Sunday, November 29, 2009

Potayto, Potahto

Backstory:  As we are unpacking from our trip to Best Namma Ever!'s house in St. Louis for the Thanksgiving holiday, Urban Dad is holding a pair of socks in his hand that he has just removed from his luggage.  I am gathering things up to start a load of laundry.

Me:  Dirty socks?

Him:  What? (distracted, looking through his bag)

Me:  Dirty socks?

Him:  (looking at me and brightening)  Uh.... Yeah!  Sure!!  Okay!!

I look puzzled at his enthusiasm and hold out my hand to gesture for the socks.

Him:  Oh.... Dirty SOCKS(looks disappointed and hands them over)  I thought you said "dirty..." well, nevermind.....

We all hear what we want to hear, don't we? 

Friday, November 13, 2009

A Lazy Excuse for a Post

Yeah, it's not really a post today, but I love the new show Community. And at the end each week, Abed & Troy do some goofy antic in the library as the credits go by. I'm fond of this one because it's the kind of dumb-sh*t thing that I would get caught doing.....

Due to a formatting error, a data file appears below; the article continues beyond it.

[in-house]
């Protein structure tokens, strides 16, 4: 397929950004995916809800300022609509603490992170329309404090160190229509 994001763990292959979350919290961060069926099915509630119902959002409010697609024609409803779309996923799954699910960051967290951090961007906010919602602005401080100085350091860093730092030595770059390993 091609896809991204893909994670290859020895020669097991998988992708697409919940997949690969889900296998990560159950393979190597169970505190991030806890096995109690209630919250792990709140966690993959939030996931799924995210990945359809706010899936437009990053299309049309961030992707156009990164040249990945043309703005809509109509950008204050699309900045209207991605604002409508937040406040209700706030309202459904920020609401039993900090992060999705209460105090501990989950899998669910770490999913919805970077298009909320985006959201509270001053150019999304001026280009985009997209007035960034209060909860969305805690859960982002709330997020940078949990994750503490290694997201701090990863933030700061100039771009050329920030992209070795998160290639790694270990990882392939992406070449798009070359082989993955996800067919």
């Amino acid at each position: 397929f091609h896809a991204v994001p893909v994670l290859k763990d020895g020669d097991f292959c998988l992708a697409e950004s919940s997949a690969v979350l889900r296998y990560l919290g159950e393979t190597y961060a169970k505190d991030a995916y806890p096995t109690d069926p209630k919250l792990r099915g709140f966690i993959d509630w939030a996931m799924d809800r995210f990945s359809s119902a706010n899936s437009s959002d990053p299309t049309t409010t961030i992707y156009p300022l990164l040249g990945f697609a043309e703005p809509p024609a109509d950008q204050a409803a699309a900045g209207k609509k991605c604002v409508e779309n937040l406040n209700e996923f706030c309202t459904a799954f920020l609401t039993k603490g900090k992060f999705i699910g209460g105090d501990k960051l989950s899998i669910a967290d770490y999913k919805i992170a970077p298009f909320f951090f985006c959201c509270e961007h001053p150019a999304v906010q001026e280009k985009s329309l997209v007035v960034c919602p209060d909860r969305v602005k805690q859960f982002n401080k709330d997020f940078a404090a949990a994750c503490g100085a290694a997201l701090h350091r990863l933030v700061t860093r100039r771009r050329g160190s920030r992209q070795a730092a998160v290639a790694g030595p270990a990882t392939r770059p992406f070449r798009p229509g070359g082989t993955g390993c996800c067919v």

(except to you, of course!)

Friday, November 6, 2009

THE Pink Power Ranger

As you all may know, I refer to my police-officer little sister as Pink Power Ranger here on this blog.

Meet one of her sisters.

Kimberly Munley, the civilian police officer who shot the Fort Hood gunman, sustaining wounds of her own during the confrontation.

Thursday, November 5, 2009

For June Cleaver A6P & Smook

June Cleaver After A Six-Pack and Smook, the two people most responsible for corrupting my otherwise intelligent, mature, dismissive adult self....

Nature Calling

The picture over there is the view from my bed.  Ok, Urban Dad's side of the bed.  Y'see, our Urban Apartment two-flat was built in the 1920's, so you can forget an ensuite bathroom.  This is what serves the top floor. (we expanded a few years ago into the basement, but that's another post)